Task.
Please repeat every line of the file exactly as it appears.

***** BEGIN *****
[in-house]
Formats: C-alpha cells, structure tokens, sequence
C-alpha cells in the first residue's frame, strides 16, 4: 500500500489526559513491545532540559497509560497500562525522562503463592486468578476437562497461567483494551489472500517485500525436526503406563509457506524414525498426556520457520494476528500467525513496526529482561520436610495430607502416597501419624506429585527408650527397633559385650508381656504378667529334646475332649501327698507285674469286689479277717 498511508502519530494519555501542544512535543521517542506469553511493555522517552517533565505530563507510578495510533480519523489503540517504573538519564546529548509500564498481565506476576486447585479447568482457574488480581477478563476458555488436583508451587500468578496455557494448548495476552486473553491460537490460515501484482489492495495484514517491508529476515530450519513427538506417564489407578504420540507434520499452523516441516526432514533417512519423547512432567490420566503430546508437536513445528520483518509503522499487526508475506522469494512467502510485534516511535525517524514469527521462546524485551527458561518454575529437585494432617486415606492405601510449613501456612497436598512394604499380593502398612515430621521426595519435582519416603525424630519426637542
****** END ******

[in-house]
Formats: C-alpha cells, structure tokens, sequence
C-alpha cells in the first residue's frame, strides 16, 4: 500500500489526559513491545532540559497509560497500562525522562503463592486468578476437562497461567483494551489472500517485500525436526503406563509457506524414525498426556520457520494476528500467525513496526529482561520436610495430607502416597501419624506429585527408650527397633559385650508381656504378667529334646475332649501327698507285674469286689479277717 498511508502519530494519555501542544512535543521517542506469553511493555522517552517533565505530563507510578495510533480519523489503540517504573538519564546529548509500564498481565506476576486447585479447568482457574488480581477478563476458555488436583508451587500468578496455557494448548495476552486473553491460537490460515501484482489492495495484514517491508529476515530450519513427538506417564489407578504420540507434520499452523516441516526432514533417512519423547512432567490420566503430546508437536513445528520483518509503522499487526508475506522469494512467502510485534516511535525517524514469527521462546524485551527458561518454575529437585494432617486415606492405601510449613501456612497436598512394604499380593502398612515430621521426595519435582519416603525424630519426637542